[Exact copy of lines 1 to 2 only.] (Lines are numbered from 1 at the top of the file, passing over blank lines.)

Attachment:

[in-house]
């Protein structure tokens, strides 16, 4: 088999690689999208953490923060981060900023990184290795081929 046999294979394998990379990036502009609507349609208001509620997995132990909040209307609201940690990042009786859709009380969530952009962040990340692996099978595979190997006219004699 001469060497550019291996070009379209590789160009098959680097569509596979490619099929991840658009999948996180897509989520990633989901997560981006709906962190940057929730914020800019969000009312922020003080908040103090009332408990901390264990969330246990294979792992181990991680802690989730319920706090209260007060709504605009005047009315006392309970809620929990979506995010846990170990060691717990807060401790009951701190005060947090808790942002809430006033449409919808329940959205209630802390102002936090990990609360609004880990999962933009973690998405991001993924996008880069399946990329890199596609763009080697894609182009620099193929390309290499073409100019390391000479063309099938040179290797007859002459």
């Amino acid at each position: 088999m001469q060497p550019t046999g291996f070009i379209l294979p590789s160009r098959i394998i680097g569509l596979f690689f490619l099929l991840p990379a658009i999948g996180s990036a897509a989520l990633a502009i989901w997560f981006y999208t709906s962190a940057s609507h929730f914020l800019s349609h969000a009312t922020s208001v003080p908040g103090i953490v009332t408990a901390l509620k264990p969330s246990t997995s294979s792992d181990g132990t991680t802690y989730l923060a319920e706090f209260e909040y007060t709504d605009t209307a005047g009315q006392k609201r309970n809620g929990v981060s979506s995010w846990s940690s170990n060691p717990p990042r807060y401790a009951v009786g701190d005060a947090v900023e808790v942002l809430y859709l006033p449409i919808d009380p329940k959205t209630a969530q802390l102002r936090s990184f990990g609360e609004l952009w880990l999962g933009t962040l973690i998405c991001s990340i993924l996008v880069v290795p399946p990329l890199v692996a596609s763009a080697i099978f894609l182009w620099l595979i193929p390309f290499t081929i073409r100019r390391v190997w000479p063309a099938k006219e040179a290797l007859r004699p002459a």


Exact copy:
[in-house]
């Protein structure tokens, strides 16, 4: 088999690689999208953490923060981060900023990184290795081929 046999294979394998990379990036502009609507349609208001509620997995132990909040209307609201940690990042009786859709009380969530952009962040990340692996099978595979190997006219004699 001469060497550019291996070009379209590789160009098959680097569509596979490619099929991840658009999948996180897509989520990633989901997560981006709906962190940057929730914020800019969000009312922020003080908040103090009332408990901390264990969330246990294979792992181990991680802690989730319920706090209260007060709504605009005047009315006392309970809620929990979506995010846990170990060691717990807060401790009951701190005060947090808790942002809430006033449409919808329940959205209630802390102002936090990990609360609004880990999962933009973690998405991001993924996008880069399946990329890199596609763009080697894609182009620099193929390309290499073409100019390391000479063309099938040179290797007859002459």